The animal cry of desire is not in Beethoven's music. Its Bacchic leapings, when mirth abandons itself to the last ecstasy, have in them a sense of religious abandonment which belongs wholly to the Greeks, to whom this abandonment 'brought no suggestion of sin. With Christianity, the primitive orgy, the unloosing of the instincts, be-comes sinful; and in the music of Wagner's Venusberg we hear the cry of nature turned evil. Pain, division of soul, reluctance, come into this once wholly innocent delight in the drunkenness of the senses; and a new music, all lascivious fever and tormented and unwilling joy, arises to be its voice. But to Beethoven nature was still healthy, and joy had not begun to be a subtle form of pain. His joy sometimes seems to us to lack poignancy, but that is because the gods, for him, have never gone into exile, and the wine-god is not "a Bacchus who has been in hell." Yet there is passion in his music, a passion so profound that it becomes universal. He loves love, rather than any of the images of love. He loves nature with the same, or with a more constant, passion. He loves God, whom he cannot name, whom he worships in no church built with hands, with an equal rapture. Virtue appears to him with the same loveliness as beauty. And out of all these adorations he has created for himself a great and abiding joy. The breadth of the rhythm of his joy extends beyond mortal joy and mortal sorrow. There are times when he despairs for himself, never for the world. Law, order, a faultless celestial music, alone existed for him; and these he believed to have been settled, before time was, in the heavens. Thus his music was neither revolt nor melancholy, each an atheism.; the one being an arraignment of God and the other a denial of God.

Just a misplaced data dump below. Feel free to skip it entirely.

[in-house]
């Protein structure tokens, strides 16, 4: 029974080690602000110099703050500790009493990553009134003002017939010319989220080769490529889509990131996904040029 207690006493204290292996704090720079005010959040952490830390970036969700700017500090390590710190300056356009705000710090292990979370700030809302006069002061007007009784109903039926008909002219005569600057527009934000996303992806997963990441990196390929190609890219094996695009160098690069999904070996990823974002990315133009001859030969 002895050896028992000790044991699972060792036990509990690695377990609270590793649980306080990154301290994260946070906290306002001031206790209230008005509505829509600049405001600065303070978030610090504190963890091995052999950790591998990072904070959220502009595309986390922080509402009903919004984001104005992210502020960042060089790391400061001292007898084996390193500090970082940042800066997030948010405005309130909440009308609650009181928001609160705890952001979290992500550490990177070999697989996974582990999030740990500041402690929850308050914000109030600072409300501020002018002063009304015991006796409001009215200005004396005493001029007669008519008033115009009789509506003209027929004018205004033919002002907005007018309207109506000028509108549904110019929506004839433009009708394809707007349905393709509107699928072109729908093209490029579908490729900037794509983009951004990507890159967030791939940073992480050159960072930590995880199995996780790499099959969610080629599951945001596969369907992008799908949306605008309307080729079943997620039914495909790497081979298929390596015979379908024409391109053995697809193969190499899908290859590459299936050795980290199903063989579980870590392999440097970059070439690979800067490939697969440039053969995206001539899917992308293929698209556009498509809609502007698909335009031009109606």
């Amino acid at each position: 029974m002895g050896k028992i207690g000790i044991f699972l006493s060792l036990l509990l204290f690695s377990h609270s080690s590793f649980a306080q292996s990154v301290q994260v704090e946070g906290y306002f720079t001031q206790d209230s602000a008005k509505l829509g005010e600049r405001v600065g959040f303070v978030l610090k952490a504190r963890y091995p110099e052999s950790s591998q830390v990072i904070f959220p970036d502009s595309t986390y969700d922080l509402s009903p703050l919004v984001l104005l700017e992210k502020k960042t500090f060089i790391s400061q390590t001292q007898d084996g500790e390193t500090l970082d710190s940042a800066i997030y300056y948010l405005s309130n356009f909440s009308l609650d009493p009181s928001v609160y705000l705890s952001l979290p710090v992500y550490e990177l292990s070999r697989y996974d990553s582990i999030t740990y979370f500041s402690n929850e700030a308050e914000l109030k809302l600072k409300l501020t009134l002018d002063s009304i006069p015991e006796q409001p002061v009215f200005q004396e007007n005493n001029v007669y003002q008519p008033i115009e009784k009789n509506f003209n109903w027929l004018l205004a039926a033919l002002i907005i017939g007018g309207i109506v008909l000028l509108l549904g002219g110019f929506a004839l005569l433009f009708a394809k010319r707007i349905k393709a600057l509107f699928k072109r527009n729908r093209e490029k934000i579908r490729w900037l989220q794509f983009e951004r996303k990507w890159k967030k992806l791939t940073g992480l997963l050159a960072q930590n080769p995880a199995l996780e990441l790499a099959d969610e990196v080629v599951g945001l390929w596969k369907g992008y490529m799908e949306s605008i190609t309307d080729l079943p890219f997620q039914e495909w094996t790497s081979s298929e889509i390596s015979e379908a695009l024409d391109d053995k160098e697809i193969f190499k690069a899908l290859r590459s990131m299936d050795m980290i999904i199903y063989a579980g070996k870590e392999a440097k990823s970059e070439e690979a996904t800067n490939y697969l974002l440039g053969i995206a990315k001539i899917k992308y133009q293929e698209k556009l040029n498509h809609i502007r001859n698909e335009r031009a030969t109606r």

Beethoven invented no new form; he expanded form to the measure of his intentions, making it contain what he wanted. Sometimes it broke in the expansion, yet without setting him on the search for some new form which would be indefinitely elastic. The "Missa Solennis," for instance, grew beyond the proportions of a mass, and was finished with no thought of a service of the church; the music went its own way, and turned into a vast shapeless oratorio, an anomaly of the concert-room. "Fidelio" is an opera which has not even the formal merits of the best operas produced on the Italian method; it lives a separate life in divine fragments, and is wholly expressive only in the two great overtures, of which only the second is, properly speaking, dramatic, while the third transcends and escapes drama. In the second overture, music speaks, in these profound and sombre voices, as in a drama in which powers and destinies contend in the air. The trumpet-call behind the scenes attaches it, by a deliberate externality, to the stage. But in the third overture, where music surges up out of some hell which is heaven, that it may make a new earth, there is hardly anything that we can limit or identify as drama; not even the trumpet-call behind the scenes, which has become wholly a part of the musical texture, and no longer calls off the mind from that deeper sense of things.